Hitting the world like a ton of bricks.
Click on the link here for Audio Player – The Asian Flu – CBS Radio Special Report – September 19, 1957 – Gordon Skene Sound Collection
The world on this September 19th in 1957 was awash with 104 degree fevers, paralyzed with aching muscles and joints, throwing up just about everything everyone ate the past year and it was only getting worse. 1957 was The Year Of The Asian Flu.
It went from epidemic to pandemic and a scramble was on to get flu vaccines to millions of people not yet affected, but were in danger. By many counts it was the worst outbreak of Influenza since 1918 and the death tolls were mounting.
So on this date in 1957, CBS Radio ran a special report on the state of Flu with Walter Cronkite narrating what was happening to combat the outbreak and what was it looking like for the future.
And on top of Cold War jitters, there was now mass outbreaks of disease to deal with.
Some world, even in 1957.
Joining the Eternal Love-In.
Click on the link here for Audio Player: News bulletins and reports for August 9, 1995 – Gordon Skene Sound Collection
On top of being a busy news day, this August 9th in 1995, it was also a sad one.
News of the death of Grateful Dead founder and leader Jerry Garcia put a leaden foot on everything that day. Reports that he had died in his sleep while in rehab sent shockwaves all over the world. Garcia was a much loved individual and a guiding light for one of the pivotal Rock bands since their formation in the 1960s. Although he was plagued with health problems for a number of years, not to mention an on-going love affair with things chemical, herbal and spiritual (in the alcoholic sense), his death from what was reported to be a heart attack just didn’t seem to make any sense.
And so another icon passed from the scene – shoes that were not in any way destined to be filled. And we had to deal with that.
And somehow the other news of that day – the ongoing OJ Simpson Trial, the Whitewater investigation, the situation in The Balkans paled, at least for a time, while we thumbed through our Grateful Dead albums and quietly reflected back.
That’s how this day rolled, this August 9th 1995 as reported over CBS Radio and KNX in Los Angeles.
The maneuvering it takes to keep this site up is . . . sometimes breathtaking.
As you know, we’re knee-deep in our Summer Fundraiser, and still a ways off before we hit our goal. I know it’s a pain, to keep appealing, but it costs a lot and it takes a lot to keep Past Daily up and running.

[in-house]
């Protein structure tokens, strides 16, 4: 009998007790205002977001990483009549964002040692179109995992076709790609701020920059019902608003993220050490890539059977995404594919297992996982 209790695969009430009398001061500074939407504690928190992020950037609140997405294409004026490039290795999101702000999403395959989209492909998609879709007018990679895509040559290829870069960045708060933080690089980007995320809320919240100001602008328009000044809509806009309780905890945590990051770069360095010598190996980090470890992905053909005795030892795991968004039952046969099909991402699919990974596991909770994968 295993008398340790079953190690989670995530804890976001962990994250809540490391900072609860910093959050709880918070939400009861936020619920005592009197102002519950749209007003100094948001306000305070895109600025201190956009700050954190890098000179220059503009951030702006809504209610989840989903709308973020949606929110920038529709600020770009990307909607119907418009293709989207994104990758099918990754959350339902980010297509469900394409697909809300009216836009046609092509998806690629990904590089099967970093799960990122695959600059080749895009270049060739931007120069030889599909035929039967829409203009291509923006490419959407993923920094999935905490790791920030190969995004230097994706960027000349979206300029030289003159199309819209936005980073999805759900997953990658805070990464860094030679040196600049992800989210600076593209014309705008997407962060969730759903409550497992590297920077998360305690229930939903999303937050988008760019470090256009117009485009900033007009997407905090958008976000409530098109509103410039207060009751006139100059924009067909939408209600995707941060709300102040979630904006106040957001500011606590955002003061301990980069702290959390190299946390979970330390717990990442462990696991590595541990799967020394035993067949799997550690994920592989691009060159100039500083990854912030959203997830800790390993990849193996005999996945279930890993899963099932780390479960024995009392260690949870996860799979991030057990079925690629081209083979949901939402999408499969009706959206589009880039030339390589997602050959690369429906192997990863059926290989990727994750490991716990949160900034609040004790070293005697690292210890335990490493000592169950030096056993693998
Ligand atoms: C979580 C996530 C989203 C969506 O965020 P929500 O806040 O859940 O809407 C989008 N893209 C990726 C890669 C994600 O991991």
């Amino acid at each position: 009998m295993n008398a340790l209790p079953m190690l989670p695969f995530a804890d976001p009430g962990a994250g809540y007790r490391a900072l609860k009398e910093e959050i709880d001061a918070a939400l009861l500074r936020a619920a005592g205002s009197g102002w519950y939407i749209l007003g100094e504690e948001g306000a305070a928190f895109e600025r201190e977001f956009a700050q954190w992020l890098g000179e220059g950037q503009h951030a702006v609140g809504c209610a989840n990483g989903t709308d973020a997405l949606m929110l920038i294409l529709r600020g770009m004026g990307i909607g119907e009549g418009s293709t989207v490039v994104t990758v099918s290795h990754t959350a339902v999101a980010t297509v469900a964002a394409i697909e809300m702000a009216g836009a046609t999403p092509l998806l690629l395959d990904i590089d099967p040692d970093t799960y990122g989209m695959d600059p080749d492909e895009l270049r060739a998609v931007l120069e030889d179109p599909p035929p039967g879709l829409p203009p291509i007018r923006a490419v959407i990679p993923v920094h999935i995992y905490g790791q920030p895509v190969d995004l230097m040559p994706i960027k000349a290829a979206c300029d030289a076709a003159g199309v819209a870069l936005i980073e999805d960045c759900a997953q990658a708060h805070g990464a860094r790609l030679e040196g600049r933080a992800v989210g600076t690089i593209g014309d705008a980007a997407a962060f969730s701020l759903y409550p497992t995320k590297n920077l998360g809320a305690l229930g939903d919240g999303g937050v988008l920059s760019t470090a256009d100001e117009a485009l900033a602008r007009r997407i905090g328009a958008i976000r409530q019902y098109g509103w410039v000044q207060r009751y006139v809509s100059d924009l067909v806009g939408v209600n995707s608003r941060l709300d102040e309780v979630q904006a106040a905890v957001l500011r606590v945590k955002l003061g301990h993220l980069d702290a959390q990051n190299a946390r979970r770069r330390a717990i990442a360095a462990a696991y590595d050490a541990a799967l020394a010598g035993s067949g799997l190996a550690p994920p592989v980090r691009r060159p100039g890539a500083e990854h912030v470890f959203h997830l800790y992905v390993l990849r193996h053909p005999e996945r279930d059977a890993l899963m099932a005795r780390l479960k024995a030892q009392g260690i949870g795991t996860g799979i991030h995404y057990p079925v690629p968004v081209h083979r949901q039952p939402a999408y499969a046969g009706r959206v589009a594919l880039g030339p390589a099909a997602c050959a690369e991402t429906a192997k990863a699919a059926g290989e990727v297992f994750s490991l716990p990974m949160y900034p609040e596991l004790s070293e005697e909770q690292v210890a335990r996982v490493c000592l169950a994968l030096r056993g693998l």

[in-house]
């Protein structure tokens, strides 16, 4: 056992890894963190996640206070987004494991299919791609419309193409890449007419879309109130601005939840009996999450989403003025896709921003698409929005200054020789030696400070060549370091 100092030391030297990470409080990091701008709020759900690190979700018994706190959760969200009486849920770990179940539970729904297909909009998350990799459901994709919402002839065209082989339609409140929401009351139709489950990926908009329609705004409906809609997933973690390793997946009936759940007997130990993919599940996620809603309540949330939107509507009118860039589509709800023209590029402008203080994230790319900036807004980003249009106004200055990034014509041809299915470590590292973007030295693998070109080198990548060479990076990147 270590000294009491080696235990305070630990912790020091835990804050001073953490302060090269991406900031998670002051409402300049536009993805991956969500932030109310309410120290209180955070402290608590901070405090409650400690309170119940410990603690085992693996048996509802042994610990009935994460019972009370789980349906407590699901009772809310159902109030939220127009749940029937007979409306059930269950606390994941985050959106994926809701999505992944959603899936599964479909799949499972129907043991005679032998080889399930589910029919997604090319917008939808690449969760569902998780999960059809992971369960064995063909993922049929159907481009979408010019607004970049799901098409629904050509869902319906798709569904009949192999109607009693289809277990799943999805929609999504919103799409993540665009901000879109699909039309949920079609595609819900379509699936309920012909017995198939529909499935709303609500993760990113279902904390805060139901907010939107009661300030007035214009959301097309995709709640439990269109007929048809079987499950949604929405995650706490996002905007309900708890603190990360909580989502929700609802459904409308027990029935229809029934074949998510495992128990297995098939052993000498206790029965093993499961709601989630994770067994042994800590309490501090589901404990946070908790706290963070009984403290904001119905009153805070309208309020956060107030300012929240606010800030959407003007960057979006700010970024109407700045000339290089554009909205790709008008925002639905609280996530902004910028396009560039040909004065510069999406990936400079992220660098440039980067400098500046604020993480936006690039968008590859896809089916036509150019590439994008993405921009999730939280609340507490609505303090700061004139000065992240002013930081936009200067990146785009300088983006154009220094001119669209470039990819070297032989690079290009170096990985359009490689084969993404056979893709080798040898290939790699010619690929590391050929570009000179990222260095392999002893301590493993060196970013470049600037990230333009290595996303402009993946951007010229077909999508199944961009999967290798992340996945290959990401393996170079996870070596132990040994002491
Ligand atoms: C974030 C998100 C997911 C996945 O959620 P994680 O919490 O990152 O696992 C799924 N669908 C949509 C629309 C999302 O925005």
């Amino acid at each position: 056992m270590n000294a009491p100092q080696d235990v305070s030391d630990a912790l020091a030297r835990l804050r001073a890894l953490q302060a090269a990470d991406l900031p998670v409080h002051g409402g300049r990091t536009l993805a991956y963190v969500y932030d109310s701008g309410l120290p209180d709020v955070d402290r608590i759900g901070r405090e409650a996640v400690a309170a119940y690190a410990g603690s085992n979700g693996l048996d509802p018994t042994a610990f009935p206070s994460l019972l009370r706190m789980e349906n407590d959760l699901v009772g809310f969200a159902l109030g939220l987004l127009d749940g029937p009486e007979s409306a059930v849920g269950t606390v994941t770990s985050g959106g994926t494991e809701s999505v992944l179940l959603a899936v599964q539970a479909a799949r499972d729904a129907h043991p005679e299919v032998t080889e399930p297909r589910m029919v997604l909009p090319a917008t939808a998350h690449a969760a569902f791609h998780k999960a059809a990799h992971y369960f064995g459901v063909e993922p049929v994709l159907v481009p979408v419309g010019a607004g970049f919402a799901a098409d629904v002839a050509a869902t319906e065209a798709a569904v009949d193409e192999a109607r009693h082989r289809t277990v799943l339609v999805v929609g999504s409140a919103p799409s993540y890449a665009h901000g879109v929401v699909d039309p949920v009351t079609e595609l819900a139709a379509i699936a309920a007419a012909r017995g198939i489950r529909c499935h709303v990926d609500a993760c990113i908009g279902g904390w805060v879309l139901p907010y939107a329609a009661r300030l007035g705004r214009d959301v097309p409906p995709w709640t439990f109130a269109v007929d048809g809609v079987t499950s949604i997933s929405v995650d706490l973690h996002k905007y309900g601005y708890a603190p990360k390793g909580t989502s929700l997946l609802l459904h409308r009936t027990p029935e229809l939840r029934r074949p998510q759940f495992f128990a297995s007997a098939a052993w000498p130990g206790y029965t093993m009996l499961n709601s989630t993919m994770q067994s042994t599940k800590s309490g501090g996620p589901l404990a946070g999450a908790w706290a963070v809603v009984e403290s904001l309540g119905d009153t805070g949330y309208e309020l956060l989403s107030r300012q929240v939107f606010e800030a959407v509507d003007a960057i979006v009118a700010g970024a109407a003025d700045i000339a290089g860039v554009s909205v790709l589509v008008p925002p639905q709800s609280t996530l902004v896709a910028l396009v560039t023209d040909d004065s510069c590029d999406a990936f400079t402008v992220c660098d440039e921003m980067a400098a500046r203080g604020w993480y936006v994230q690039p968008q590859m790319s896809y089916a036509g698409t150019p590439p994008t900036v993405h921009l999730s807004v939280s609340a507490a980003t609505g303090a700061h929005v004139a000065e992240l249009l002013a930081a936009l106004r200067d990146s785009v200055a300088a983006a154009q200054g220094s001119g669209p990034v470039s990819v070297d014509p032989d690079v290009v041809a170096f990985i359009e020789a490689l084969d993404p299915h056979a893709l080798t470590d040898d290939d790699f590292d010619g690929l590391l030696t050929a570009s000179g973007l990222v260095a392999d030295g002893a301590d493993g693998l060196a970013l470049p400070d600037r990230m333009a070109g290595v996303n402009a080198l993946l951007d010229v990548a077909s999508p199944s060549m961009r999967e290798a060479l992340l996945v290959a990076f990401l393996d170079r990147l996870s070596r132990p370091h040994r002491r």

I know times are tight, but the difference between keeping Past Daily going and a cup of coffee isn’t that much. And whatever you can do, no matter how much or how little you are comfortable with donating is more than appreciated.
So if you haven’t already and are thinking about it, please consider making a donation in order to keep Past Daily up and giving you what I hope are the best and most interesting posts on a daily basis.
To those of you who have already donated, my complete, total and sincere gratitude for all you’ve done. You’re making a huge difference.
If you haven’t yet, and are considering it – please do what you can and know it will be appreciated far more than you can imagine.
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Thank you so very much.
Sophie Hunger. Mixing it up – even with languages.
Click on the link here for Audio Player: Sophie Hunger – in concert at Paleo Festival – Nyon, Switzerland – July 23, 2013 – RSR
Since we’re still knee-deep in festivals this Summer, I just ran across this one from the Paleo Festival in Nyon, Switzerland which was recorded only a few days ago.
Sophie Hunger is from Zurich and she was a surprise hit at the 2008 Montreux Festival. Her sound is a mixture of a lot of different influences. And so is her singing, which goes from French to English to German, sometimes within the same song. She also had the distinction of being the first Swiss act to play the John Peel stage at Glastonbury in 2010. Since then, she’s toured a lot throughout Europe and has made a few appearances in Canada.
Her fourth album, The Danger of Light was issued in 2012 and her first North American release was in 2011.
So Sophie Hunger, hitting the ripe old age of 30, has a pretty impressive track record.
Tonight’s post features Sophie recorded on July 23rd before an enthusiastic crowd – complete with encore.
Good stuff, and further evidence there’s a lot happening this festival season – and we’re not even half-way through.
In the 1950s, Americans were finding it increasingly difficult to get out of bed in the morning. And with good reason.
Click on the link here for Audio Player: American Forum – Happy Pills – July 8, 1956 – Gordon Skene Sound Collection
You can blame it on the Cold War, you can blame it on the great uncertainty society was facing. You can blame it on the questioning of values and who we had become as a people. You can blame it on just about everything.